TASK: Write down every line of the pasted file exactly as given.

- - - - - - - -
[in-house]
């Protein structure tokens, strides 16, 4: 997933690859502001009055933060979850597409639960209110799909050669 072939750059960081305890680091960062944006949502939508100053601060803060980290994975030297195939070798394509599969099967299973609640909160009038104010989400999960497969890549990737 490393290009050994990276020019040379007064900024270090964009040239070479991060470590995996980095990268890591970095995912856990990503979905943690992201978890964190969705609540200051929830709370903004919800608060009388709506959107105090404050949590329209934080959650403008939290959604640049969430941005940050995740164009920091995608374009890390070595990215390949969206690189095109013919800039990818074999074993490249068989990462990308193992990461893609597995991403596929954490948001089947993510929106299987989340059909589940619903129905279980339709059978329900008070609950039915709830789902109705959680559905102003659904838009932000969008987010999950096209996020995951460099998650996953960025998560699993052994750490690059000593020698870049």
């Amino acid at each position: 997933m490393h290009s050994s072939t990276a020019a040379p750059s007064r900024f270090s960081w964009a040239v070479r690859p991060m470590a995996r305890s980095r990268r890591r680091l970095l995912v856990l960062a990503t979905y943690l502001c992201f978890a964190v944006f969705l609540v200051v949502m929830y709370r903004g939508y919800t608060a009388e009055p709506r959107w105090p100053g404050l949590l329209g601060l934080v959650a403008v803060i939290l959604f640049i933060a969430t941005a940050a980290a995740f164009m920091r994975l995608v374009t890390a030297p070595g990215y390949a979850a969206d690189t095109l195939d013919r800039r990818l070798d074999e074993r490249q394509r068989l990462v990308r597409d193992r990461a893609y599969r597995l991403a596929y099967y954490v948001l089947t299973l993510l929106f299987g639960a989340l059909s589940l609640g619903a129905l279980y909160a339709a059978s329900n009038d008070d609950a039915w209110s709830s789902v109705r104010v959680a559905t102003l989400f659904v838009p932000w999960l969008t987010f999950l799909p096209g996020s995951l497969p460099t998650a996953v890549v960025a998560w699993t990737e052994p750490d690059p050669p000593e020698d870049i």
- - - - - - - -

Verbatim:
[in-house]
């Protein structure tokens, strides 16, 4: 997933690859502001009055933060979850597409639960209110799909050669 072939750059960081305890680091960062944006949502939508100053601060803060980290994975030297195939070798394509599969099967299973609640909160009038104010989400999960497969890549990737 490393290009050994990276020019040379007064900024270090964009040239070479991060470590995996980095990268890591970095995912856990990503979905943690992201978890964190969705609540200051929830709370903004919800608060009388709506959107105090404050949590329209934080959650403008939290959604640049969430941005940050995740164009920091995608374009890390070595990215390949969206690189095109013919800039990818074999074993490249068989990462990308193992990461893609597995991403596929954490948001089947993510929106299987989340059909589940619903129905279980339709059978329900008070609950039915709830789902109705959680559905102003659904838009932000969008987010999950096209996020995951460099998650996953960025998560699993052994750490690059000593020698870049």
């Amino acid at each position: 997933m490393h290009s050994s072939t990276a020019a040379p750059s007064r900024f270090s960081w964009a040239v070479r690859p991060m470590a995996r305890s980095r990268r890591r680091l970095l995912v856990l960062a990503t979905y943690l502001c992201f978890a964190v944006f969705l609540v200051v949502m929830y709370r903004g939508y919800t608060a009388e009055p709506r959107w105090p100053g404050l949590l329209g601060l934080v959650a403008v803060i939290l959604f640049i933060a969430t941005a940050a980290a995740f164009m920091r994975l995608v374009t890390a030297p070595g990215y390949a979850a969206d690189t095109l195939d013919r800039r990818l070798d074999e074993r490249q394509r068989l990462v990308r597409d193992r990461a893609y599969r597995l991403a596929y099967y954490v948001l089947t299973l993510l929106f299987g639960a989340l059909s589940l609640g619903a129905l279980y909160a339709a059978s329900n009038d008070d609950a039915w209110s709830s789902v109705r104010v959680a559905t102003l989400f659904v838009p932000w999960l969008t987010f999950l799909p096209g996020s995951l497969p460099t998650a996953v890549v960025a998560w699993t990737e052994p750490d690059p050669p000593e020698d870049i």